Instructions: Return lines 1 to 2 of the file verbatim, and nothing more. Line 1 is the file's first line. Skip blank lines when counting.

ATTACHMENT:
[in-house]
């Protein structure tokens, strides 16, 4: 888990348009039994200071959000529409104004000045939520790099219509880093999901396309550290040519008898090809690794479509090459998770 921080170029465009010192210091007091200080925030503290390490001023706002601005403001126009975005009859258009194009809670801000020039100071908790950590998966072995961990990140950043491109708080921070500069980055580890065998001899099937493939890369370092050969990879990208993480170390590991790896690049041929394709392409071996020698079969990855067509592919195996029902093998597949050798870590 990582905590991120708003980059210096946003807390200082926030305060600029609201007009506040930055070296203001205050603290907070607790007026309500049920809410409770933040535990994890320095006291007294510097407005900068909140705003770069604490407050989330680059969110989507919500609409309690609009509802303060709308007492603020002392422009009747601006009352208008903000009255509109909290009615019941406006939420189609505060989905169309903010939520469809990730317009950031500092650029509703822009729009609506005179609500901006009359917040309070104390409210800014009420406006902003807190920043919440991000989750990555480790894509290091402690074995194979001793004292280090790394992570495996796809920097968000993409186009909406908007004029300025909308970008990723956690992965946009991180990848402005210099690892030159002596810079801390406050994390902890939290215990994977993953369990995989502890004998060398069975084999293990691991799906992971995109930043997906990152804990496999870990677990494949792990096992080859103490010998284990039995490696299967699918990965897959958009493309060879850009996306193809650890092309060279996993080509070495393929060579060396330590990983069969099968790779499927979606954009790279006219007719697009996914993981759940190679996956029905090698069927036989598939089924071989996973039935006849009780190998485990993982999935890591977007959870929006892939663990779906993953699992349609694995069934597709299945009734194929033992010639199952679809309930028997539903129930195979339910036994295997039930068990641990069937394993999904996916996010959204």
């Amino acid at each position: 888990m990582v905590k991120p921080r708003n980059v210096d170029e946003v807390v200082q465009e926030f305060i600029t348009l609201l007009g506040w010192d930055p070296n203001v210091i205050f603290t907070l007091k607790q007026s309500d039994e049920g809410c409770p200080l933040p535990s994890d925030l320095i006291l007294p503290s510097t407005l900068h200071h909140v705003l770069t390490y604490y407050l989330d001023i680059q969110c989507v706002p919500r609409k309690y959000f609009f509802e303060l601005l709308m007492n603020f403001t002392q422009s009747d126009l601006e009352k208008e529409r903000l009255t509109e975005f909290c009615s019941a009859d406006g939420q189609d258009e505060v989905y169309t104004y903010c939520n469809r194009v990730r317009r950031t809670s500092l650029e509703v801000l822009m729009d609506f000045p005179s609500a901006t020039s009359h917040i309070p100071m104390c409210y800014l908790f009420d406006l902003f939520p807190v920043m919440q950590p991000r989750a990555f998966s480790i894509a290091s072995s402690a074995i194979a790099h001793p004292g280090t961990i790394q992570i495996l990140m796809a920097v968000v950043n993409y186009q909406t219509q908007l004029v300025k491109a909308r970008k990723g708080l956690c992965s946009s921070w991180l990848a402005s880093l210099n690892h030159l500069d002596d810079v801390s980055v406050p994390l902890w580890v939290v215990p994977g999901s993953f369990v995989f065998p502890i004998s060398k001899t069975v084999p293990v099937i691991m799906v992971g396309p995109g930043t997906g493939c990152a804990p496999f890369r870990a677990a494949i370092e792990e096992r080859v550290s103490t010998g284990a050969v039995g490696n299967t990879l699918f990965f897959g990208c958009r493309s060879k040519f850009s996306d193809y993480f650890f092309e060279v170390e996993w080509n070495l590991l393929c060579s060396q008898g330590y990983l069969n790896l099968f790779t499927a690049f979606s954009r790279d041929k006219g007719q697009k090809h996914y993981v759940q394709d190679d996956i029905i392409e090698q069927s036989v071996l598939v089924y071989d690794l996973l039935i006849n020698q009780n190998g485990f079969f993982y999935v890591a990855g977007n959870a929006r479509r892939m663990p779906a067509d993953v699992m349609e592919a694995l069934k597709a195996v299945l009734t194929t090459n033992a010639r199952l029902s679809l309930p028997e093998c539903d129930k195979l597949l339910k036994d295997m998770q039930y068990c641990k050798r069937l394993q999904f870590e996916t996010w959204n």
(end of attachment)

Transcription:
[in-house]
């Protein structure tokens, strides 16, 4: 888990348009039994200071959000529409104004000045939520790099219509880093999901396309550290040519008898090809690794479509090459998770 921080170029465009010192210091007091200080925030503290390490001023706002601005403001126009975005009859258009194009809670801000020039100071908790950590998966072995961990990140950043491109708080921070500069980055580890065998001899099937493939890369370092050969990879990208993480170390590991790896690049041929394709392409071996020698079969990855067509592919195996029902093998597949050798870590 990582905590991120708003980059210096946003807390200082926030305060600029609201007009506040930055070296203001205050603290907070607790007026309500049920809410409770933040535990994890320095006291007294510097407005900068909140705003770069604490407050989330680059969110989507919500609409309690609009509802303060709308007492603020002392422009009747601006009352208008903000009255509109909290009615019941406006939420189609505060989905169309903010939520469809990730317009950031500092650029509703822009729009609506005179609500901006009359917040309070104390409210800014009420406006902003807190920043919440991000989750990555480790894509290091402690074995194979001793004292280090790394992570495996796809920097968000993409186009909406908007004029300025909308970008990723956690992965946009991180990848402005210099690892030159002596810079801390406050994390902890939290215990994977993953369990995989502890004998060398069975084999293990691991799906992971995109930043997906990152804990496999870990677990494949792990096992080859103490010998284990039995490696299967699918990965897959958009493309060879850009996306193809650890092309060279996993080509070495393929060579060396330590990983069969099968790779499927979606954009790279006219007719697009996914993981759940190679996956029905090698069927036989598939089924071989996973039935006849009780190998485990993982999935890591977007959870929006892939663990779906993953699992349609694995069934597709299945009734194929033992010639199952679809309930028997539903129930195979339910036994295997039930068990641990069937394993999904996916996010959204």